Which no doubt covered the procedures above. The FDA warning letter below enforces the points above.been compromised. 13 . An antidotal reference by a colleague who worked for An American company where one individual when de-gowning discovered a µcricket¶ on his shoe beneath his shoe cover. As it was put µall hell broke lose¶. the batches are placed on hold until the investigation is completed and the product is cleared for release.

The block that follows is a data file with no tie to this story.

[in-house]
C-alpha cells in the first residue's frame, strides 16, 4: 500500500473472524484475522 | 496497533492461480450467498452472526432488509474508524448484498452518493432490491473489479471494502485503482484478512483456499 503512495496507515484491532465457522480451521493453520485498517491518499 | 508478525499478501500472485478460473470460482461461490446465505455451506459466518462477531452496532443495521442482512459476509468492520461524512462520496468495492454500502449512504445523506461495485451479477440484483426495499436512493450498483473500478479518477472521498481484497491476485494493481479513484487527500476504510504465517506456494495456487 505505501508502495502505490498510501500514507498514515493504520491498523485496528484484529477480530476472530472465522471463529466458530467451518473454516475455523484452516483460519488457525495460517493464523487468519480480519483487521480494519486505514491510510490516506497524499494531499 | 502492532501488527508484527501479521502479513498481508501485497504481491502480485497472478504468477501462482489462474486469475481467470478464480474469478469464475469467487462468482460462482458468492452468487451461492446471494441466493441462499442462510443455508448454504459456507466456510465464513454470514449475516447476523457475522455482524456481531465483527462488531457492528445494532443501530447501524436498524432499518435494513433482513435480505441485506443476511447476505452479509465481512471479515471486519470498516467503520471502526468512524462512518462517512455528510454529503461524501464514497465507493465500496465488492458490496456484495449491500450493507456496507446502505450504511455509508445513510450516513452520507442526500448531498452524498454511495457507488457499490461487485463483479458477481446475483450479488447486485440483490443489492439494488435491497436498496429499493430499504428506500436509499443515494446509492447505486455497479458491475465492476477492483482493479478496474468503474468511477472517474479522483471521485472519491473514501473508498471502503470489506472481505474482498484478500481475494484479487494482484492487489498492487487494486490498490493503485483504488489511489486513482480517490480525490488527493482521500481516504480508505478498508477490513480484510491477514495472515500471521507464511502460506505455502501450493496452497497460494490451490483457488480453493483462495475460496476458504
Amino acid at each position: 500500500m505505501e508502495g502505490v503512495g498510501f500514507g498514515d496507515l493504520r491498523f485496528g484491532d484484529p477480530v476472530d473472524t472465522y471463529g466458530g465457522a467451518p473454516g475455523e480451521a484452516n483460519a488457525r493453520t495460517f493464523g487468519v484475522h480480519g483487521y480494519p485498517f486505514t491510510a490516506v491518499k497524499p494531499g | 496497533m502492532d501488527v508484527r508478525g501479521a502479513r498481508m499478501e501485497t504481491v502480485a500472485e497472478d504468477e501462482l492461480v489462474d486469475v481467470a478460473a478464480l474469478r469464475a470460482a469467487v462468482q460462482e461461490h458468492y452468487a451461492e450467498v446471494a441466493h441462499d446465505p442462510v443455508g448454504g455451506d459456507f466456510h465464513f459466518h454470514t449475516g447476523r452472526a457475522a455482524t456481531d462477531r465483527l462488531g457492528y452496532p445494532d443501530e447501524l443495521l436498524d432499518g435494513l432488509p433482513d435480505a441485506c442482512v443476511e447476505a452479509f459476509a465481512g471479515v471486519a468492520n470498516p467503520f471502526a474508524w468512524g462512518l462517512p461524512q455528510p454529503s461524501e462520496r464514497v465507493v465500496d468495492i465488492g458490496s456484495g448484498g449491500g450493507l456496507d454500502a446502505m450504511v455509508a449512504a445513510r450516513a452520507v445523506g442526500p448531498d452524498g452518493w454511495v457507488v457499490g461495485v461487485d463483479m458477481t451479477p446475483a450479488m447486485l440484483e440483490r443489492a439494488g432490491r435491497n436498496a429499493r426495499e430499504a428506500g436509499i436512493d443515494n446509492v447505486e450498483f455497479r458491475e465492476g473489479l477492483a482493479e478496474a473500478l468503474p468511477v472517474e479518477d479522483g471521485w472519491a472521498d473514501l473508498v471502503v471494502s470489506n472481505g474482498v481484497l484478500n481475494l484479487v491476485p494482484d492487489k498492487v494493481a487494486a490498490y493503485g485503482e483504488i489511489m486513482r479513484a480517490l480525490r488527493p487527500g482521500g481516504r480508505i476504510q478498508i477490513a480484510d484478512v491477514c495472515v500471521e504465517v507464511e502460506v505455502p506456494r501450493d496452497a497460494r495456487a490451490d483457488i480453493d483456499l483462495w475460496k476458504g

are cleaned at intervals. As the equipment moves through the cleaning process. as well as other data relating to acceptability of output from support systems (e. Product contact equipment also consists of fixed and portable equipment. These written procedures. etc. pumps." While non-product contact. 21 CFR 211.Cleaning. sanitization and sterilization. Review of environmental and personnel monitoring data. and materials to be used in cleaning the buildings and facilities. racks. quality. such as tables.100(a) states that "There shall be written procedures for production and process control designed to assure that the drug products have the identity. such written procedures shall be followed. must be cleaned more frequently (typically between product batches or change-overs).. etc.. Quality System 21 CFR 211. Equipment that can not be sterilized in this manner are placed into grade A environment before process opertions." All in-process data must be included with the batch record documentation. equipment. piping. HEPA / HVAC.. and purity they purport or are represented to possess. WFI. chemical vapours. moist heat. Fixed equipment is disassembled with some components removed from the room for cleaning out of place (COP) in a purpose-built room. The sterilization of the end product if possible should be µterminal sterilizated¶ but not all products can be.56(b) states that "There shall be written procedures assigning responsibility for sanitation and describing in sufficient detail the cleaning schedules. The non-product contact area¶s should be cleaned and disinfected. dry heat. They are either either be chemically sterilized.. the surrounding environment increases in cleanliness to correspond with the state of the equipment being cleaned. Equipment sterilized in place (SIP) is typically achieved through the introduction of pure steam in a closed system for a prescribed interval of time and temperature. carts. irradiated. with local B/A. shall be drafted. Remaining components are cleaned in place (CIP) by flushing the system with a series of solutions and rinses while the system is closed.Such methods as filtration. strength.g. or purchased as being sterilized. product contact equipment. methods. This typically means that the room(s) will be designed to meet a Grade D/C environment. and radiation should be employed. steam generator) and proper 15 . such as tanks. and approved by the appropriate organizational units and reviewed and approved by the quality control unit. Sterilization of equipment that is product contact is done but must be proven that the system effectively kills all viable micro organisms. reviewed. The cleaning process should be validated and recorded. The disinfectant should be rotated. Control of these fluids is managed by both the process equipment and a CIP system (typically a skid) control units. including any changes. Such procedures shall include all requirements in this subpart.